ProjectManagement.com’s January theme of PM Technical Skills got me to thinking about the sheer number of movies and science fiction novels predicated on the notion that mankind will develop technology that ends up destroying us, or reducing us to near-slavery conditions. A brief list includes:
- “HAL” from 2001, A Space Odyssey
- The entire Terminator franchise (6 movies, a television series, among others)
- Colossus: The Forbin Project (1970 movie)
- I, Robot (both the Asimov series and the movie)
- Omega Man
- I Am Legend
- Too many Star Trek franchise episodes to count
… among many others. Except for the bio-technology-wiping-us-out stories, almost all of them include computers and advancements in artificial intelligence (AI). As I pointed out in last week’s blog, advancements in PM software, while profound, are often given to pursuing irrelevant information streams, meaning we PM-types have a little more time before PM technology either wipes us out, or reduces us to near-slavery conditions (probably).
Consider: ENIAC, the world’s first electronic general-purpose computer, was put into service in December 1945[i]. By 1995 its entire capacity could be replaced by a single chip, slightly larger than a dime, even though the original device required 1,800 square feet.[ii] So, within fifty years the original had been overtaken by advances in technology to an extent almost inconceivable to its developers, and that dramatic difference was 25 years ago. Why is this relevant, you ask? PMI® was founded 50 years ago (well, technically, in 1969), and its growth has also been rather impressive. And yet, nobody seems to be concerned, or even aware, of the possibility that PMI®’s growth represents a threat to the dominant narrative in the business schools. So, as usual, it’s up to me to ask the question, and explore the possibilities.
If PMI® were to take over the business world, what would that look like? I would imagine that would depend on its “hook,” or that attribute which made it attractive to the business world writ large from its inception. I would argue that PMI®’s hook has been to make available the techniques and information streams that enable organizations to execute project work better, cheaper, and faster. This reminds me of the old joke, where two friends camping in the woods together have their camp invaded by a grizzly bear. One of the friends begins putting on his running shoes when the other admonishes “Why are you bothering to do that? You can’t outrun that bear!” To which the friend replies, “I don’t have to outrun him, I only have to outrun you!”
Meanwhile, Back In The Project Management World…
Similarly, those organizations who initially subscribed to the nascent PMI®’s worldview didn’t have to “do” PM perfectly – they only needed to do it better than the other organizations in the field in order to gain a competitive advantage, increasing the odds that said competition would fare more poorly in those projects that they executed. Now here’s where PMI® taking over the world becomes a possibility: by the laws of survival of the fittest, those organizations performing project work who eschewed the technical skills made available by PMI® were more likely to fail, meaning they would drop out of their specific market. Unless such organizations were absurdly lucky, such a winnowing process probably didn’t take much time – almost certainly less than, say, fifty years. Which implies that, as PMI®’s particular blend of academic research and real-world testing continues to push the frontiers of best practice identification (I’m excluding that part of the codex premised on a priori assertions: check my previous blog “When Did A Priori Become A Priority?”), those organizations and PMs failing to keep up risk finding themselves at a competitive disadvantage, soon to be identified and devoured by the aforementioned laws of survival of the fittest. Make no mistake – such laws are as cold-hearted and indiscriminate as the most fearsome take-over-the-world movie monster; and, like the “Colossus” computer, they’re invisible to the vast majority of those whose lives they disrupt.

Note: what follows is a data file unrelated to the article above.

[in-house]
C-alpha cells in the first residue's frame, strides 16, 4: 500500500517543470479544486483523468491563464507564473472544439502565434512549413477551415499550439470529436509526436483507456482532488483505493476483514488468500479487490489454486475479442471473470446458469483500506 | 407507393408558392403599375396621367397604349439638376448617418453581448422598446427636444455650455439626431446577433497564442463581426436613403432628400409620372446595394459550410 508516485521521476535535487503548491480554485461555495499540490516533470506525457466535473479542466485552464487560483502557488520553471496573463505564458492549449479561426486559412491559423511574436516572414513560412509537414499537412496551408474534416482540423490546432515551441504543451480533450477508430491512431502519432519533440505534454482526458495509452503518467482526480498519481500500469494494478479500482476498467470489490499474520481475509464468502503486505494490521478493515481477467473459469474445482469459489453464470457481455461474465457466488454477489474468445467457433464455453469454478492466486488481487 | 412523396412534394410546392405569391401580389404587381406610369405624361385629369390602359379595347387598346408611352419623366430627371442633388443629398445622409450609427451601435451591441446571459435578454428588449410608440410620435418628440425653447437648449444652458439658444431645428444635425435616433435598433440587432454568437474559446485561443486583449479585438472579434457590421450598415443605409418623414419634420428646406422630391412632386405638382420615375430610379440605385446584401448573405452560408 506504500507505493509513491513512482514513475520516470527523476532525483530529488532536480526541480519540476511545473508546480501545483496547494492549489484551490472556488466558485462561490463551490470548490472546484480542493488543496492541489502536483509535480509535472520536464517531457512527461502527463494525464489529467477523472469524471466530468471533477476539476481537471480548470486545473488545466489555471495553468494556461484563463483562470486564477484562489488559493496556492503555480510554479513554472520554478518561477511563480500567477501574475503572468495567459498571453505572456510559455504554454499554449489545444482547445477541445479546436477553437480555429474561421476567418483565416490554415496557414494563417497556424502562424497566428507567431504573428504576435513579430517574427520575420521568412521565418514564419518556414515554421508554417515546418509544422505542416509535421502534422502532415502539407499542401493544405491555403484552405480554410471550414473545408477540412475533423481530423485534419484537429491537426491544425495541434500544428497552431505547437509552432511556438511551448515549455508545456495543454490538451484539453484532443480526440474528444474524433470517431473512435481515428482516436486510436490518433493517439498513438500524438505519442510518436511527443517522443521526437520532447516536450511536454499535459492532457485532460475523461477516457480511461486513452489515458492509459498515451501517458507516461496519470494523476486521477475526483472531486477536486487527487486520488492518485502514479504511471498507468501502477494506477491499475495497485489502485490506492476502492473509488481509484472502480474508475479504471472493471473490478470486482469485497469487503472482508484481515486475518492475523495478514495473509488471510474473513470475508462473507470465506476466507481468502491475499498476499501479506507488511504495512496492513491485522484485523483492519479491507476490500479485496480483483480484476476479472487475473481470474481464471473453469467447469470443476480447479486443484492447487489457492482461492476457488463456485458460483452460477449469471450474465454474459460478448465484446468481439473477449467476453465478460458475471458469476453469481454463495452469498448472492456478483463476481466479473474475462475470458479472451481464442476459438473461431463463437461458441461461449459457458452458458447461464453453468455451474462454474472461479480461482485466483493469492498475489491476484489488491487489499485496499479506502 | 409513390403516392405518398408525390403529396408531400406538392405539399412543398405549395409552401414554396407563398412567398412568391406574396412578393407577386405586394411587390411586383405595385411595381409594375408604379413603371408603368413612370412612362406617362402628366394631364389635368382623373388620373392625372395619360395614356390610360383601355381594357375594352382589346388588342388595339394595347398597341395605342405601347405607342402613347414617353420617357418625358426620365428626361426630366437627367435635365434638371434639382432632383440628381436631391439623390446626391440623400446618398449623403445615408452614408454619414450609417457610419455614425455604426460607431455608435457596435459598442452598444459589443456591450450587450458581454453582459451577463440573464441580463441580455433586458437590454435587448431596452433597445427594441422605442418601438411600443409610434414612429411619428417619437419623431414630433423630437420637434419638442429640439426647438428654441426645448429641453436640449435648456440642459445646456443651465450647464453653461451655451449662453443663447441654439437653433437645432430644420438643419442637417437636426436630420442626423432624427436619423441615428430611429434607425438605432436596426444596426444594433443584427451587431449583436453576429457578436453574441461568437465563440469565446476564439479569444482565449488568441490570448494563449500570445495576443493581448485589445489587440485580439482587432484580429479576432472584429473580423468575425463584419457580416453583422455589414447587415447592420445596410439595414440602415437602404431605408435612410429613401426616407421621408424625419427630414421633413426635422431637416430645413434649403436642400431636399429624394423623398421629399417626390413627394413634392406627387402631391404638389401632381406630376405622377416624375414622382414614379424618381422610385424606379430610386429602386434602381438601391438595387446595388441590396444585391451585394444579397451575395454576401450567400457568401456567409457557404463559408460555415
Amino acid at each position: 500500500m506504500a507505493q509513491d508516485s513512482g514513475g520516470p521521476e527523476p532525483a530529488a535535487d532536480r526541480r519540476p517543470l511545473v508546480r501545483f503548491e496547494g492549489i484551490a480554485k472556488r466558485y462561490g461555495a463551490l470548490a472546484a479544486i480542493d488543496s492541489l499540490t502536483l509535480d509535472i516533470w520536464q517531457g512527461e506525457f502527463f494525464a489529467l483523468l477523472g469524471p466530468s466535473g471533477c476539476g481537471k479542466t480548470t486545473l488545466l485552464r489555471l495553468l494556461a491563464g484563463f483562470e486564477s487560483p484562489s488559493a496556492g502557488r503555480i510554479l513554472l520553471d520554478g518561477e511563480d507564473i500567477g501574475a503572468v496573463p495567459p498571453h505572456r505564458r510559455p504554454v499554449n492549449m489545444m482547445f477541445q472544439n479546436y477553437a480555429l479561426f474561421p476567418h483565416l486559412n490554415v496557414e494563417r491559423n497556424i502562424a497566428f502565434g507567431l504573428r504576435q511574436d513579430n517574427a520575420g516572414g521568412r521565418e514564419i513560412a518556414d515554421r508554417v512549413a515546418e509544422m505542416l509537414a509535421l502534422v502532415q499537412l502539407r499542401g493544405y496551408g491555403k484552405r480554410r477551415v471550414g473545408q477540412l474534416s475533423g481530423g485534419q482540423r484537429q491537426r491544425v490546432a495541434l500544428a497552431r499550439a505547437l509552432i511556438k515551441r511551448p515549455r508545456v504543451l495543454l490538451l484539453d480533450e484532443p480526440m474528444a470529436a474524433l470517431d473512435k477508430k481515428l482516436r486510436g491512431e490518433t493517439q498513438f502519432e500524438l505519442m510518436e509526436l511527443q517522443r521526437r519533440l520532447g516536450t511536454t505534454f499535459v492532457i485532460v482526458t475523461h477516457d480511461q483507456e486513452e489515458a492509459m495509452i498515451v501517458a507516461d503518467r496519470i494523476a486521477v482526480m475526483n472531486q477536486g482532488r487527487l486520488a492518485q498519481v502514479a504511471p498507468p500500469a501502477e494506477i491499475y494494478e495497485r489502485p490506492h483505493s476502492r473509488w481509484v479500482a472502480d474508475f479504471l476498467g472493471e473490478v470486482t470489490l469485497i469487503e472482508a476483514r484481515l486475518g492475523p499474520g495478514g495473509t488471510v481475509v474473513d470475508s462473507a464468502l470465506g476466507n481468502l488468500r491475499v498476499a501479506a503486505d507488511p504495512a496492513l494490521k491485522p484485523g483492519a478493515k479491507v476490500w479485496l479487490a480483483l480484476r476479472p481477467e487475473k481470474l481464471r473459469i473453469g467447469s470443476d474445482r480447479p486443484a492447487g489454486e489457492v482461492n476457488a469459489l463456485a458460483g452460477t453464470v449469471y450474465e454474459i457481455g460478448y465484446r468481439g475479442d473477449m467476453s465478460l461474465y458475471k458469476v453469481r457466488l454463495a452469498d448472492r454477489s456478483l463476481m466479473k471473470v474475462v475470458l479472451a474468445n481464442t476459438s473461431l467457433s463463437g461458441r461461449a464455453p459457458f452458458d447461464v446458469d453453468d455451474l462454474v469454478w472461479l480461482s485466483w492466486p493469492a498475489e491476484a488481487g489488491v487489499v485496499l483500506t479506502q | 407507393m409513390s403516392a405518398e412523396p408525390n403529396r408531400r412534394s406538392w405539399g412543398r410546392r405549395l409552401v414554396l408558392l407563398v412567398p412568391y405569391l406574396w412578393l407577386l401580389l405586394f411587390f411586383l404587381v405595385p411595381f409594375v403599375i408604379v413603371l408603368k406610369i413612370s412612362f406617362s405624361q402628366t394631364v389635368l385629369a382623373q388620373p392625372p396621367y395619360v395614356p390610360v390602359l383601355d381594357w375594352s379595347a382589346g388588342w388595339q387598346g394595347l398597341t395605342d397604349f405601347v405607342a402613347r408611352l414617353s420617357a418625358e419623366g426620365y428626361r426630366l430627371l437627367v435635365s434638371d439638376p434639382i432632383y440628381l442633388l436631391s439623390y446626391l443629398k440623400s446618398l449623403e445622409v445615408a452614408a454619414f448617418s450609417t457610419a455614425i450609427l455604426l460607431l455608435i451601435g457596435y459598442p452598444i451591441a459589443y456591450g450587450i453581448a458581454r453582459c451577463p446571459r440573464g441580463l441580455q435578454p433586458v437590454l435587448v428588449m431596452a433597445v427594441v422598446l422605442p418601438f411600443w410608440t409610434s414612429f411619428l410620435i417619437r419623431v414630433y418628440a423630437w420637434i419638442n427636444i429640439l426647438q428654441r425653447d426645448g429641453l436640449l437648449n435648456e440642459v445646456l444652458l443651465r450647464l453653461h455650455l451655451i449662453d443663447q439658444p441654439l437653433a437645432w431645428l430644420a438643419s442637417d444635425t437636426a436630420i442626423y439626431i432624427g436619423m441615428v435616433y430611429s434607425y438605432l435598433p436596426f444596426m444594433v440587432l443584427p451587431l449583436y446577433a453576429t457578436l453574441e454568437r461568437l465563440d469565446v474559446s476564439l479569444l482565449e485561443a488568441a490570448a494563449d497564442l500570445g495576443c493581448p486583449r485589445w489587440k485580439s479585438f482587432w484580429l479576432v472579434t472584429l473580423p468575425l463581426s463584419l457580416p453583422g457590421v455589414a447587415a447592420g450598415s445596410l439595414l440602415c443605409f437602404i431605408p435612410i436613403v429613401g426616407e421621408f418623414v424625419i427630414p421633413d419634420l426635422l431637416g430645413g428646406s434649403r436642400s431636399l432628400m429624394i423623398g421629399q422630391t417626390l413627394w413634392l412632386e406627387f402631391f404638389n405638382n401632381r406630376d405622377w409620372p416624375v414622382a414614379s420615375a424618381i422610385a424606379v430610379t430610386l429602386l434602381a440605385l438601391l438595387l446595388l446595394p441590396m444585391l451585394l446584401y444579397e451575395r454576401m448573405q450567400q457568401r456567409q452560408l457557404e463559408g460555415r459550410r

Of course, I’m not predicting the exact future, where a failure to read The Project Management Journal cover-to-cover will automatically lead to economic disaster for you and your company, any more than the most extreme alarmists predict that the next advancement in artificial intelligence or microprocessor technology will automatically lead to all mankind becoming servants to the computers that run our refrigerators.
Still, I’m not letting my PMNetwork subscription lapse…
[i] Wikipedia contributors. (2019, December 17). ENIAC. In Wikipedia, The Free Encyclopedia. Retrieved 04:46, January 4, 2020, from https://en.wikipedia.org/w/index.php?title=ENIAC&oldid=931194208